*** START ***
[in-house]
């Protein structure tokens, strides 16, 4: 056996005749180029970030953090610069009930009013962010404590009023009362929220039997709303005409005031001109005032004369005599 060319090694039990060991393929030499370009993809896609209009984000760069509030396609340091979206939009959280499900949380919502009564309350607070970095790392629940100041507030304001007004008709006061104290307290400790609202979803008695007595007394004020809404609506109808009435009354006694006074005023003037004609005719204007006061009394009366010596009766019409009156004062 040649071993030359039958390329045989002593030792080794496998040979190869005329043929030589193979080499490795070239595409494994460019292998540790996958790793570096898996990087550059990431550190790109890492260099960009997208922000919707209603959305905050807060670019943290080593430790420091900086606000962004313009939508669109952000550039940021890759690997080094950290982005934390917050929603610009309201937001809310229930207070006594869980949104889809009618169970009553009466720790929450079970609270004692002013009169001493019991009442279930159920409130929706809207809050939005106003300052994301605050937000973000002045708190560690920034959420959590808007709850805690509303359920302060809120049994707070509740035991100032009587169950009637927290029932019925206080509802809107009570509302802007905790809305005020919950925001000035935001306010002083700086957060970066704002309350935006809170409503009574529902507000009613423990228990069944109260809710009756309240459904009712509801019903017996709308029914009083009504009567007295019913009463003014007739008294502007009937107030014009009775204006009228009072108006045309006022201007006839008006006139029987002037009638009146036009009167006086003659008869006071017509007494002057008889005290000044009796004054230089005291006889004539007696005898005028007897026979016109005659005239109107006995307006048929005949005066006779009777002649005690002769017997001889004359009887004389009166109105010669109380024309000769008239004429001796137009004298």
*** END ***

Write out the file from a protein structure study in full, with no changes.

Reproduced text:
[in-house]
């Protein structure tokens, strides 16, 4: 056996005749180029970030953090610069009930009013962010404590009023009362929220039997709303005409005031001109005032004369005599 060319090694039990060991393929030499370009993809896609209009984000760069509030396609340091979206939009959280499900949380919502009564309350607070970095790392629940100041507030304001007004008709006061104290307290400790609202979803008695007595007394004020809404609506109808009435009354006694006074005023003037004609005719204007006061009394009366010596009766019409009156004062 040649071993030359039958390329045989002593030792080794496998040979190869005329043929030589193979080499490795070239595409494994460019292998540790996958790793570096898996990087550059990431550190790109890492260099960009997208922000919707209603959305905050807060670019943290080593430790420091900086606000962004313009939508669109952000550039940021890759690997080094950290982005934390917050929603610009309201937001809310229930207070006594869980949104889809009618169970009553009466720790929450079970609270004692002013009169001493019991009442279930159920409130929706809207809050939005106003300052994301605050937000973000002045708190560690920034959420959590808007709850805690509303359920302060809120049994707070509740035991100032009587169950009637927290029932019925206080509802809107009570509302802007905790809305005020919950925001000035935001306010002083700086957060970066704002309350935006809170409503009574529902507000009613423990228990069944109260809710009756309240459904009712509801019903017996709308029914009083009504009567007295019913009463003014007739008294502007009937107030014009009775204006009228009072108006045309006022201007006839008006006139029987002037009638009146036009009167006086003659008869006071017509007494002057008889005290000044009796004054230089005291006889004539007696005898005028007897026979016109005659005239109107006995307006048929005949005066006779009777002649005690002769017997001889004359009887004389009166109105010669109380024309000769008239004429001796137009004298």